The Kenai Peninsula Borough Assembly approved an ordinance Tuesday night that reaffirms its support for Americans’ right to bear arms.
The ordinance repeats some of the language from the Second Amendment to the federal Constitution, which protects Americans’ rights to keep and bear arms. Sponsored by Borough Mayor Charlie Pierce and Assemblymembers Jesse Bjorkman, Norm Blakeley and Kenn Carpenter, the main change in the ordinance is to declare the Kenai Peninsula Borough a “Second Amendment Sanctuary.”
That term comes from a national political movement by gun advocates pushing local governments to pass laws saying they won’t enforce state or federal gun laws, which gained significant attention in Virginia earlier this year. Lawmakers there placed new limits on handgun purchases, established a procedure to take firearms from people deemed a threat, allowed local governments to restrict firearms in public spaces, and expanded background checks for gun sales.
Bjorkman said he wanted to see the ordinance passed as it was because of threats to the Second Amendment in the state. He didn’t specifically list any legislation, but one introduced in 2019—House Bill 62—would implement a “red flag law” in Alaska, allowing courts to issue temporary protective orders allowing firearms to be removed from individuals who pose a threat to themselves or others.
“There are bills being filed that people would like to be passed that would remove a bit of due process, that would remove some people’s rights,” he said. “That’s a fact. As people see their Second Amendment rights being threatened, they want to take action, and they want folks to take action at all levels of government.”
Assemblymember Hal Smalley and assembly president Kelly Cooper both offered amendments hedging some of the vague language, particularly on what a “second amendment sanctuary” is. Smalley’s amendment was defeated, but Cooper’s ultimately passed, clarifying that the borough does not have police powers nor authority over the cities’ police departments nor authority to regulate firearms, and defining that the sanctuary means what is specifically outlined in the ordinance.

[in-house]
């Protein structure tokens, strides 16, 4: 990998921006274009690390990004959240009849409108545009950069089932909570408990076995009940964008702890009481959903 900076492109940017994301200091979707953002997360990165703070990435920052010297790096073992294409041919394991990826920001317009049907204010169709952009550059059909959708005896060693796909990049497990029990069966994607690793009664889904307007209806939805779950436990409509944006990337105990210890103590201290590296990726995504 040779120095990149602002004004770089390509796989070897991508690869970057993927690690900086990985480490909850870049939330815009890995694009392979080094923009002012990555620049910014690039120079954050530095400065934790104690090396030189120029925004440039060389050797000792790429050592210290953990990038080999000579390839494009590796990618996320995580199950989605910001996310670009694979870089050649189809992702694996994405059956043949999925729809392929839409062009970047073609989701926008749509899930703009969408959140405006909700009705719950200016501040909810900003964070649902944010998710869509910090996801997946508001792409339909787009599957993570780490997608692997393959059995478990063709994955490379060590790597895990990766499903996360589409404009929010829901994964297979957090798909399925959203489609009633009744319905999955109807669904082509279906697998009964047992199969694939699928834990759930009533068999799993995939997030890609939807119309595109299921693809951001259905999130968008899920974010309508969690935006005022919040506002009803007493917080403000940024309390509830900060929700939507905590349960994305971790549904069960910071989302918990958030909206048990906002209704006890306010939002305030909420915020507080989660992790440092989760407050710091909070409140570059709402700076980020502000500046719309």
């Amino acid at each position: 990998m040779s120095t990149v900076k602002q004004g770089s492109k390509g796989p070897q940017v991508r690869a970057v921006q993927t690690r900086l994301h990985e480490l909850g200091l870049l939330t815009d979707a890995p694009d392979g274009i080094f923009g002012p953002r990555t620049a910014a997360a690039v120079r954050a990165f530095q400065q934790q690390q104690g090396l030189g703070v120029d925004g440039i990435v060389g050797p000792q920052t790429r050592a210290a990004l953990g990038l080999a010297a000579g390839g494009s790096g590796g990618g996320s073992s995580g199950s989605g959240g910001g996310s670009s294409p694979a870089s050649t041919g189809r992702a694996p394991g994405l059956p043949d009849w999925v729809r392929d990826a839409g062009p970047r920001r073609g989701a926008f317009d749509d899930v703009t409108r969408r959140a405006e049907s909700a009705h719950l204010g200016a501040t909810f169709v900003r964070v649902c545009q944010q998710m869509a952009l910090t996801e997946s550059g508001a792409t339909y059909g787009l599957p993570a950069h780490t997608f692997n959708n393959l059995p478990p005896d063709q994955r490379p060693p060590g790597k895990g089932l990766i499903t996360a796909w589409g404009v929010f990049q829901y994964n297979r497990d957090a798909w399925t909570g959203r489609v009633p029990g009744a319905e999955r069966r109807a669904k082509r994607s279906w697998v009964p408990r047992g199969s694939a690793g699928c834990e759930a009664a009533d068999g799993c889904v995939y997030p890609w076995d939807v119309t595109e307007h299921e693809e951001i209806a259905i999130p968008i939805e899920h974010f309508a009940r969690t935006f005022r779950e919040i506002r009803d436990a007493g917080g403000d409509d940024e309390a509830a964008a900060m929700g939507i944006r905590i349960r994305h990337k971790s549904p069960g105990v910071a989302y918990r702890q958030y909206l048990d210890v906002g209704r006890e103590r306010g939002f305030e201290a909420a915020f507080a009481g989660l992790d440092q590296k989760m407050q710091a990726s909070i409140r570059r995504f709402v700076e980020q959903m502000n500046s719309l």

Smalley said he’s a lifelong hunter and supports the Second Amendment, but is bound to anyway as a public servant.
“I do not believe and I do not see where my Second Amendment rights are under any attack,” he said. “Our oath of office requires us to support and defend the Second Amendment rights. It’s required. The definition or the issue of a sanctuary city and looking at that which was sent out to us – we are not allowed to defy federal and state laws.”
Cooper said she is a gun owner as well but didn’t like the vagueness of the language, especially in line with the borough’s existing powers—the other examples of local governments that have passed these sanctuary laws have been cities and counties, many of which have their own police departments.
“I just think that it’s important that we and it’s responsible of us to clarify what our authority is,” she said. “Yes, we do support the Second Amendment. No, we do not have that authority. We need to make sure people in our communities understand that so we do not have misuse or misrepresentation of the language that we pass. So I would ask for your support, and I would also ask that we encourage firearm safety training.”
Written public comments were split, but the majority of comments given during the meeting Tuesday opposed the ordinance, with concerns about what would happen if the borough saw an increase in gun violence and wanted to take action. As a second-class borough, the Kenai Peninsula Borough doesn’t have police powers. A vote could change that, but voters have rejected the borough establishing police services before, such as in Nikiski in 2015.
The amended ordinance states that the assembly will oppose any laws that would unconstitutionally restrict gun ownership and, within its powers, won’t use its resources to unlawfully restrict the ability to bear arms. The ordinance is uncodified, which means it’s not within the borough’s regular code of laws like planning, roads, et cetera.
Alaska actually already has a law that exempts certain firearms and accessories from federal legislation—the Alaska Firearms Freedom Act, signed by former governor Sean Parnell in 2010 and updated in 2013. That law states that any firearms or accessories manufactured in the state and that stay in the state are exempt from federal regulation.
Reach Elizabeth Earl at firstname.lastname@example.org.
A line has been added to this story to clarify what Virginia’s gun laws did.